WINNIPEG, May 26, 2011 /CNW/ - The Manitoba government's decision to
raise the minimum wage to $10.00/hour in October will once again hit
small businesses and youth job creation across the province.
"Restaurants provide more first-time jobs than any other industry in
Canada, and are a stepping stone to the broader labour force including
thousands of opportunities within foodservice in Manitoba," says Dwayne
Marling, Manitoba-Saskatchewan Vice President for the Canadian
Restaurant and Foodservices Association (CRFA). "Unfortunately the
Manitoba government seems determined to pursue a policy of wage
inflation, rather than job creation."
"Restaurant operators are already struggling with escalating food,
energy and beverage alcohol costs," says Marling. "Another increase in
the minimum wage, the twelfth in 11 years, hits an industry which is
already operating on tight margins."
Last year's 50-cent minimum wage hike hit Manitoba's restaurant
operators with an estimated $16 million - or $7,000 per restaurant - in
increased labour costs. This year's increase is expected to have a
"The province holds up the elimination of the small business tax and
cuts to the general corporate capital tax as solutions to every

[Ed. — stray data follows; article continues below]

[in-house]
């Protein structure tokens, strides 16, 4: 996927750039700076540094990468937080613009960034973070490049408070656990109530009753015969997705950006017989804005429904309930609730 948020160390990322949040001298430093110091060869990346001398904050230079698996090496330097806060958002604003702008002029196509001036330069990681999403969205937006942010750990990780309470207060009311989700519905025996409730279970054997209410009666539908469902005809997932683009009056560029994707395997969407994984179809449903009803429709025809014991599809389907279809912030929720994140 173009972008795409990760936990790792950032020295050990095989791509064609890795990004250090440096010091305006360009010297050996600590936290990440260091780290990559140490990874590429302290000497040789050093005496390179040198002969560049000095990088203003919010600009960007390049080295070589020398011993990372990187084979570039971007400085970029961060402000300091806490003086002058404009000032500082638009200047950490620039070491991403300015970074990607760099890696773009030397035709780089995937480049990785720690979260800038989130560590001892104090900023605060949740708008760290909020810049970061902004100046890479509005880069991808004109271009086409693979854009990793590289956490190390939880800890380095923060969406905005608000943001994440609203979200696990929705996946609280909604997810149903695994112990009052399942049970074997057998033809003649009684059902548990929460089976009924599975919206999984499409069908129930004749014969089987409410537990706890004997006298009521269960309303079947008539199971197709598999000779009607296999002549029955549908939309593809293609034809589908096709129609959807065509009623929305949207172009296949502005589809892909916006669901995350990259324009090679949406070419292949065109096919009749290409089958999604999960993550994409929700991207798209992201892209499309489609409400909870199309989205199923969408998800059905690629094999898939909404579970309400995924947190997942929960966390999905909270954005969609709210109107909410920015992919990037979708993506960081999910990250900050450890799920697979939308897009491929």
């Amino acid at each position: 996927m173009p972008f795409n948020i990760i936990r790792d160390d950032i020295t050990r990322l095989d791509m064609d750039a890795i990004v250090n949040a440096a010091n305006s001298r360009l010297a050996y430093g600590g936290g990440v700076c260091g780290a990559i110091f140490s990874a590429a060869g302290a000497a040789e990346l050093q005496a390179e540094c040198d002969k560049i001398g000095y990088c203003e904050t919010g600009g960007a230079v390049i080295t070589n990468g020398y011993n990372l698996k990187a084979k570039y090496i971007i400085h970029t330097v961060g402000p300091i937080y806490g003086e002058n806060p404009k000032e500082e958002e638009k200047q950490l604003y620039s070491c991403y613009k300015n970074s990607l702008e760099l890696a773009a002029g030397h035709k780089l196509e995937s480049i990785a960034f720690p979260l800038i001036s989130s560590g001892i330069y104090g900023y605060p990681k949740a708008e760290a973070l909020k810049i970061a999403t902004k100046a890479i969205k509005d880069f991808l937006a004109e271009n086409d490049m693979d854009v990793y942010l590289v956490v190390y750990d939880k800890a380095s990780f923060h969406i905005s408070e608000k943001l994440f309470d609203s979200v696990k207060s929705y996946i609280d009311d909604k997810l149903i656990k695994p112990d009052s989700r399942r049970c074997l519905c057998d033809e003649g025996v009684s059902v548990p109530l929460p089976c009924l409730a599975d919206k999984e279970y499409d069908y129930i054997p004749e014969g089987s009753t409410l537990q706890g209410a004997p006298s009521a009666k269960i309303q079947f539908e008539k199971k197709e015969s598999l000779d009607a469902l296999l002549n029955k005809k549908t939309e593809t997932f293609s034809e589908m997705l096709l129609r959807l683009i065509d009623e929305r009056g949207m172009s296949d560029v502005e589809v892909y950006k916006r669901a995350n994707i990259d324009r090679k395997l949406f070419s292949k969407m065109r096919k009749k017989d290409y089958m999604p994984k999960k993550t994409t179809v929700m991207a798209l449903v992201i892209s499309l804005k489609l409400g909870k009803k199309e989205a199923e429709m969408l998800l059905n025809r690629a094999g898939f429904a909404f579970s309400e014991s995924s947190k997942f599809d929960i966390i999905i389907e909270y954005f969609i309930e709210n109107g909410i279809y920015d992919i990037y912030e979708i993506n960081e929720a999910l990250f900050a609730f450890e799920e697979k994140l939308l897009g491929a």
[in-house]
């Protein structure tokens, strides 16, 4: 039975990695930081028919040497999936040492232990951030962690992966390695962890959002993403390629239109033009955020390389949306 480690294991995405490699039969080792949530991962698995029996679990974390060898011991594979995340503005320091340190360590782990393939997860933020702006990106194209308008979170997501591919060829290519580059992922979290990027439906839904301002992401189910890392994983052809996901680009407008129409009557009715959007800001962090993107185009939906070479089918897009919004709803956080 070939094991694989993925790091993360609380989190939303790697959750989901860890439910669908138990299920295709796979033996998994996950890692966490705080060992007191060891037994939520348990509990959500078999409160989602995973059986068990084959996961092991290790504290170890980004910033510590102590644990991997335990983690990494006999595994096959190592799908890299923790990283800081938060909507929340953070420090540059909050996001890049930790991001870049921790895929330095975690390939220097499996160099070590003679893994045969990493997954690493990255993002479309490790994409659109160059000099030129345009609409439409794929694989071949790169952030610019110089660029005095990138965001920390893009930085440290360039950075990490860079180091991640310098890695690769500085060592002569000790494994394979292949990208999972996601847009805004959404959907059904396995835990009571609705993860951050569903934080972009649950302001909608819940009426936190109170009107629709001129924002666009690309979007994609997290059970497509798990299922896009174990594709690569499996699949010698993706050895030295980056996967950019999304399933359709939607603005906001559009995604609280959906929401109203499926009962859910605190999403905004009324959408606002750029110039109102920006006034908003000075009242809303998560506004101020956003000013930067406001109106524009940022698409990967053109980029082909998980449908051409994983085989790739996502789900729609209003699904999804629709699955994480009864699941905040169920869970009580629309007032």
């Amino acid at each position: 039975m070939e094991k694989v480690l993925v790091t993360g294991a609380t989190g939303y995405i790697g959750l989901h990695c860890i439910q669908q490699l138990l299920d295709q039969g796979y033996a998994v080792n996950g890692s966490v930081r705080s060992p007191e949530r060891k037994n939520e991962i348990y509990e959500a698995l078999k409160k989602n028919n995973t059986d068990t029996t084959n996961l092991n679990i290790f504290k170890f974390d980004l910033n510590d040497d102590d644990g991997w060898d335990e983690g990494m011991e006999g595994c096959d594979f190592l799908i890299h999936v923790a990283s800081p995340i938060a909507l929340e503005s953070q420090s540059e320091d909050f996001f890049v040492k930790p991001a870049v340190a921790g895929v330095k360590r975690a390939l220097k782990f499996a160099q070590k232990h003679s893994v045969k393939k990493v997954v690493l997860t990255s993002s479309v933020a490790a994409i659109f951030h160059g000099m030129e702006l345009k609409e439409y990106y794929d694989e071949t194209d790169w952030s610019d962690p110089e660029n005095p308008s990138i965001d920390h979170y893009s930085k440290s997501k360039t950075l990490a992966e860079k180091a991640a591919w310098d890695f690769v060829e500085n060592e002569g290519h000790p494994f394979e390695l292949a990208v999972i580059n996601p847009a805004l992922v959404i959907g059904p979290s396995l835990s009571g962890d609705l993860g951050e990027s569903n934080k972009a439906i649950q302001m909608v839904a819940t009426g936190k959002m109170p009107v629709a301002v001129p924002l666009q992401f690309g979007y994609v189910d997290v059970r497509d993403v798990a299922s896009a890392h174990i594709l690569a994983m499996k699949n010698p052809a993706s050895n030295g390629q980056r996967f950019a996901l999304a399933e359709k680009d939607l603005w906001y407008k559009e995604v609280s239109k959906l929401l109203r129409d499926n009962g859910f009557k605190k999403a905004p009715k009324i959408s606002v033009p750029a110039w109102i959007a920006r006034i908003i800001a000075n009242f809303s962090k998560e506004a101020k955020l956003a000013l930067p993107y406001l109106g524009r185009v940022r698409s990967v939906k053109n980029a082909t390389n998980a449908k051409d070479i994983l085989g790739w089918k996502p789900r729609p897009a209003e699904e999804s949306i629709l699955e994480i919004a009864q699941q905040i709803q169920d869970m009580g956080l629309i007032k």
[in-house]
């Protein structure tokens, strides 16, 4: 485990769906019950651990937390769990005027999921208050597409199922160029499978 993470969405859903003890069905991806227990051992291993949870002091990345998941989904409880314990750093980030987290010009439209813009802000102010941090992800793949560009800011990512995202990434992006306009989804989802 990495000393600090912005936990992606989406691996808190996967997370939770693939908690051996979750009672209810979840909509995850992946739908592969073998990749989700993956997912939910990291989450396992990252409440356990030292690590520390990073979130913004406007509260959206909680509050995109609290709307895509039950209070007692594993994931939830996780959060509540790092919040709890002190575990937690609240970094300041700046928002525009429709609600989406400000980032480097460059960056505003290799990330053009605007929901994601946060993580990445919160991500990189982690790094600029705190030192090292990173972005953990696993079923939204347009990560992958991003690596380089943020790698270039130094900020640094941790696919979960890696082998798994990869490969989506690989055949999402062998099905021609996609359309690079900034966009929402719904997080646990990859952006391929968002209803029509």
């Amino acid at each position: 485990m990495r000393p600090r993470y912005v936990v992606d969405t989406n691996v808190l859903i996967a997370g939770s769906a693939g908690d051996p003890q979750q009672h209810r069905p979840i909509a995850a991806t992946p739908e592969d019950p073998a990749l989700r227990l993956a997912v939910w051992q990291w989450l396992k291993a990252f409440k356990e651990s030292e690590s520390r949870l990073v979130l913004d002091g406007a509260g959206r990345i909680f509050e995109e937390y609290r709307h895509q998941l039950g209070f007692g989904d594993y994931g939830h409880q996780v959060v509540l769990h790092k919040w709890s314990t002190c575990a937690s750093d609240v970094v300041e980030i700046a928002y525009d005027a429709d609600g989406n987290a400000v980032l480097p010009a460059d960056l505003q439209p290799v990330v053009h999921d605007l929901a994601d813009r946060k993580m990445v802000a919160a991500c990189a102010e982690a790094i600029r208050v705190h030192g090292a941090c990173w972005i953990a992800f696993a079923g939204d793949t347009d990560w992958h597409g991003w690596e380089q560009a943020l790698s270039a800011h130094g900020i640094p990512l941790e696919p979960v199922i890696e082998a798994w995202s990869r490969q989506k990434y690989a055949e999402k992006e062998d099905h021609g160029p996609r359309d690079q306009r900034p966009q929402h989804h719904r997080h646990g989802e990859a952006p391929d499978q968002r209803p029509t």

business owner's challenges," adds Marling. "But this is only helpful
when businesses are actually making money. And in Manitoba, not only
are margins tight, we have the lowest per capita foodservice sales in
the country. Real sales in the province's restaurants were flat in
2010, compared to an increase of 1.4% nationally."
Manitoba's $1.7-billion restaurant and foodservice industry is one of
the largest employers in the province. More than 41,000 people are
directly employed in foodservice, making it the third-largest
private-sector employer in Manitoba. More than half of these employees
are young people under the age of 25.
CRFA is one of Canada's largest business associations, with more than
30,000 members representing restaurants, bars, caterers, institutions
and other foodservice providers. Canada's $60-billion foodservice
industry employs more than one million people in communities across the
SOURCE Canadian Restaurant and Foodservices Association
For further information:
Dwayne Marling, Vice President, Canadian Restaurant and Foodservices Association, 204-926-8557 or firstname.lastname@example.org; Prasanthi Vasanthakumar, Communications Specialist, 1-800-387-5649, ext. 4254 or email@example.com.